As the four-year college tuition continues to stretch toward the quarter-million-dollar mark, it's no longer just low-income students who find themselves at a loss. Middle-class families are being priced out of higher education as costs for tuition and fees increase at record rates every year. Columbia University in New York charged more than $51,000 per year as of 2008 [source: Weiss]. That's for the same four-year degree that cost $20,000 in 1990 [source: Weiss].
Two-hundred-thousand dollars is simply out of range for most students. Even the $40,000 charged by some state schools is a tough amount to cover. Which is why financial aid is now a $168 billion per year industry, with most U.S. undergraduates receiving some sort of monetary assistance in their pursuit of a bachelor's degree [source: CollegeBoard]. There are a lot of options available when it comes to financing higher education, including federal and state loans, private loans, and various types of scholarships and grants. Some of these forms of assistance are fairly easy to obtain. Others, namely the scholarships and grants (which don't have to be repaid), are extremely competitive.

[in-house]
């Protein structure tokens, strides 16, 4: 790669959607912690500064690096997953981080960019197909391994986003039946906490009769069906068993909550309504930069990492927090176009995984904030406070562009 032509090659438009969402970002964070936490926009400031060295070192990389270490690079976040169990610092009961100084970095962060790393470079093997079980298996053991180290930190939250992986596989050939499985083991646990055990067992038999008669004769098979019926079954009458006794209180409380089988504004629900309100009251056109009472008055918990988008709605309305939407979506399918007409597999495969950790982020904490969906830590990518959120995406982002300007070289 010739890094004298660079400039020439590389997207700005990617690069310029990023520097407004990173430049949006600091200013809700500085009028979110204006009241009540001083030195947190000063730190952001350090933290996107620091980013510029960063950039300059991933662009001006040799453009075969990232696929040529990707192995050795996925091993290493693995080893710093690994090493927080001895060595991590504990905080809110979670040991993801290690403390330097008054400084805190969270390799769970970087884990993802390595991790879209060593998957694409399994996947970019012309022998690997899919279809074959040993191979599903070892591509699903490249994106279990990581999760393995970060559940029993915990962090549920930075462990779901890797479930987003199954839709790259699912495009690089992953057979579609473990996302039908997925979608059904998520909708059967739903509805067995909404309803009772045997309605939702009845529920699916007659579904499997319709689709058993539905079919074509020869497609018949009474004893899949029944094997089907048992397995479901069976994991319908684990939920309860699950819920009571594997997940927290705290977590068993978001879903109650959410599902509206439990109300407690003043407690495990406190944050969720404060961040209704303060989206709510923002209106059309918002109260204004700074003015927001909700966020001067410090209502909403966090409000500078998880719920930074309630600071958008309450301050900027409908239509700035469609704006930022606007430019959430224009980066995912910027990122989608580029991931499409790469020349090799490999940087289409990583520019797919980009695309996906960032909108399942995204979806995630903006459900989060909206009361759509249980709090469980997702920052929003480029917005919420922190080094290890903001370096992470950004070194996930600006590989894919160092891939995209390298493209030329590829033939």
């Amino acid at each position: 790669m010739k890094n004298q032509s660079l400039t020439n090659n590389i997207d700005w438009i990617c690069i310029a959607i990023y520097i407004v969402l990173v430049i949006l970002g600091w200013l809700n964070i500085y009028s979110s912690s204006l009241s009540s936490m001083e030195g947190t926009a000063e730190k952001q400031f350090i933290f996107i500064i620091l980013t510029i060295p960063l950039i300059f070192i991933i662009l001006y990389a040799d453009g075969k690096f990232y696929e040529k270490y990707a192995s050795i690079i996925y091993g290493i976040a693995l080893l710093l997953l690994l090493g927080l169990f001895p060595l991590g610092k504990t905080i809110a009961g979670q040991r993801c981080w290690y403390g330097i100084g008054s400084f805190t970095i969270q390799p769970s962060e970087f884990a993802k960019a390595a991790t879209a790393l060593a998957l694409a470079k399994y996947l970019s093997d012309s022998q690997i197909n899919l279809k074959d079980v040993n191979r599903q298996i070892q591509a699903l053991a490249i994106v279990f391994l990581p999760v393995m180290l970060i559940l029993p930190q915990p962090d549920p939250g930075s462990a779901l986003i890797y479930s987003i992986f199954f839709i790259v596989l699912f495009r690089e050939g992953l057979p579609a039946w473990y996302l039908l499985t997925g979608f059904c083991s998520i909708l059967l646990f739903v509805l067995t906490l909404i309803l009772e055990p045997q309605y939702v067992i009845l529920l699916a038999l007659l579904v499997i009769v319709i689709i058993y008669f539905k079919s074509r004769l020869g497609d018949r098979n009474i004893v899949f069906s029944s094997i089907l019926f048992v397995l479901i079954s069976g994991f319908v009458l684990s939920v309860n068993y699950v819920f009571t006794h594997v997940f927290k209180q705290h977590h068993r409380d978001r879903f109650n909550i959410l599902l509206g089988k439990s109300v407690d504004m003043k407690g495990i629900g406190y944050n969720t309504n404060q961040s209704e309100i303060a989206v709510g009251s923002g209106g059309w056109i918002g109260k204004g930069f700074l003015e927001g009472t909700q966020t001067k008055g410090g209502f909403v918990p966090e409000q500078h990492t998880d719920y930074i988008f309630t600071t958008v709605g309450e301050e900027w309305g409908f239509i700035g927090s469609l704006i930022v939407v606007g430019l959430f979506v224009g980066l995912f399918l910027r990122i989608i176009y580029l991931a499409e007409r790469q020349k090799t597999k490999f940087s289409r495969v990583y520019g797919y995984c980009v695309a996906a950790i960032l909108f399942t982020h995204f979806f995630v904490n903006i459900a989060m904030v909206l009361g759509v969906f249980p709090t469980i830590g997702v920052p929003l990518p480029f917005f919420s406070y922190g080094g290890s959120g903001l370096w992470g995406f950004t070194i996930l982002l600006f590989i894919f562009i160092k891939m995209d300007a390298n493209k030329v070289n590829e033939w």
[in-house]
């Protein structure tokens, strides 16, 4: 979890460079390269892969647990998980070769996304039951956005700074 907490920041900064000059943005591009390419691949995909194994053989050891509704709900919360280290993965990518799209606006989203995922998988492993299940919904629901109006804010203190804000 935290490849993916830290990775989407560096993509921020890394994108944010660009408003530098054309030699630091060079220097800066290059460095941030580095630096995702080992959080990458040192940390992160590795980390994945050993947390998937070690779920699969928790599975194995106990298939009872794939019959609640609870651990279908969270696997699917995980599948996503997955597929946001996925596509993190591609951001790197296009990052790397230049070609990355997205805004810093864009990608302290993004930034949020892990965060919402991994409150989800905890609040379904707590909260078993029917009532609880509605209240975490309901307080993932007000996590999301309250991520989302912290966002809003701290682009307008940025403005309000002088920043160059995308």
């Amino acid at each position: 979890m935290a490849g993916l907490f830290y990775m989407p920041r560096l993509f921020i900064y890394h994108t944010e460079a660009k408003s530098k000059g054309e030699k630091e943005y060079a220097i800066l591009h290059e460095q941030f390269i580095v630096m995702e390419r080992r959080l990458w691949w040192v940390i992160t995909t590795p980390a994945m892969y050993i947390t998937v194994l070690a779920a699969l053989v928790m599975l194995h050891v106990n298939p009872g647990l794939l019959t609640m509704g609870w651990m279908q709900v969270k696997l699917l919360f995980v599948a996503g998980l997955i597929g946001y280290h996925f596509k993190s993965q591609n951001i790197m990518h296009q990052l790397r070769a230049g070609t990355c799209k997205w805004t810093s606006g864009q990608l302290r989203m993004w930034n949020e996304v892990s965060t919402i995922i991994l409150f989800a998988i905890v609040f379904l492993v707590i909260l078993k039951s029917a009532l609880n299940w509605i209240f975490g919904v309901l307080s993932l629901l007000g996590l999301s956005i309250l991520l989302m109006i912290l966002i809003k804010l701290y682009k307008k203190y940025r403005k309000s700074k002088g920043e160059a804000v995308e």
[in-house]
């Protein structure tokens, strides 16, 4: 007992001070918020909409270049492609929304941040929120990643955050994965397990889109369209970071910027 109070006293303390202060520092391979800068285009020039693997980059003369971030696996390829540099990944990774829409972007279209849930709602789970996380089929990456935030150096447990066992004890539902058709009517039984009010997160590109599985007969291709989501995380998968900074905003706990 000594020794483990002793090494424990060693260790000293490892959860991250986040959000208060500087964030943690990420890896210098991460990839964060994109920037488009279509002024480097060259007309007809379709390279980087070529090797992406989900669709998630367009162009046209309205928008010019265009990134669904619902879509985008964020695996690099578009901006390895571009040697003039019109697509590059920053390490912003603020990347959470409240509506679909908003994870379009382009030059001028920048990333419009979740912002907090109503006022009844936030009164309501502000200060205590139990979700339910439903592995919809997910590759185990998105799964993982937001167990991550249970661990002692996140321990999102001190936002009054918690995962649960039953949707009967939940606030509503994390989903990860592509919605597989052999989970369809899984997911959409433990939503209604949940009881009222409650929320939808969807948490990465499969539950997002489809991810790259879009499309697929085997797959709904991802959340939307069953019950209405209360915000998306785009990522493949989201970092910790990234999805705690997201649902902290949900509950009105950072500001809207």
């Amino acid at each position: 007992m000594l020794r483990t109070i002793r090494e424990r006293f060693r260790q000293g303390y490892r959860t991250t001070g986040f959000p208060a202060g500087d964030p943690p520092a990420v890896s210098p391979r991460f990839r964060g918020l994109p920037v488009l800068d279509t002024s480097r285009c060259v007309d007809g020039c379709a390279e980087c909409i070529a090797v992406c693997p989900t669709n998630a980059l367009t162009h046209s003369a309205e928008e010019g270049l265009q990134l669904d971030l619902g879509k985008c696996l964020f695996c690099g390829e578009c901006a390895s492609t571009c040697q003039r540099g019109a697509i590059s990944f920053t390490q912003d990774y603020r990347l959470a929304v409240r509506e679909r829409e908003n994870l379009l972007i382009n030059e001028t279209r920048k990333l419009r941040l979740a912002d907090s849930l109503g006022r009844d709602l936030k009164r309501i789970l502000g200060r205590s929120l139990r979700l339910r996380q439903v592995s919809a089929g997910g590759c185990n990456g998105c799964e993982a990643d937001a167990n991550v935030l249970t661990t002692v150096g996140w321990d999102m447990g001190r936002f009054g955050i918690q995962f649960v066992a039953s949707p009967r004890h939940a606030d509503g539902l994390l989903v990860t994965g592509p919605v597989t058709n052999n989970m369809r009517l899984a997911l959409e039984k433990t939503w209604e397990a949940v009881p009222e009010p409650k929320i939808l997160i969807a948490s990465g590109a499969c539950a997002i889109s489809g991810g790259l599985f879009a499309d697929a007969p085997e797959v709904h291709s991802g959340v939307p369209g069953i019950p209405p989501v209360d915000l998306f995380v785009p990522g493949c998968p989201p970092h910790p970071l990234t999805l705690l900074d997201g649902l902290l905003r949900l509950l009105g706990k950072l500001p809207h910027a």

There are basically two types of aid available: need-based and merit-based. Need-based aid is determined almost solely on income level. The lower the income, the more aid can be offered. Merit-based aid, on the other hand, is awarded based on achievement, whether academic, athletic or in some extracurricular discipline. National scholarships, the most competitive types of aid, are typically solely merit-based.
The one thing all types of aid have in common, aside from making college more affordable, is the necessity to apply oneself to the studies at hand, whether that's in order to qualify for assistance or to maintain eligibility for money already granted. Grade point average (GPA) is a big part of that. In this article, we'll examine the effects of grade point average on financial aid awards. GPA factors in both before and after the application process.
The biggest hurdle in the financial aid process is securing assistance in the first place. And whether the program is based on need or merit, GPA plays a role.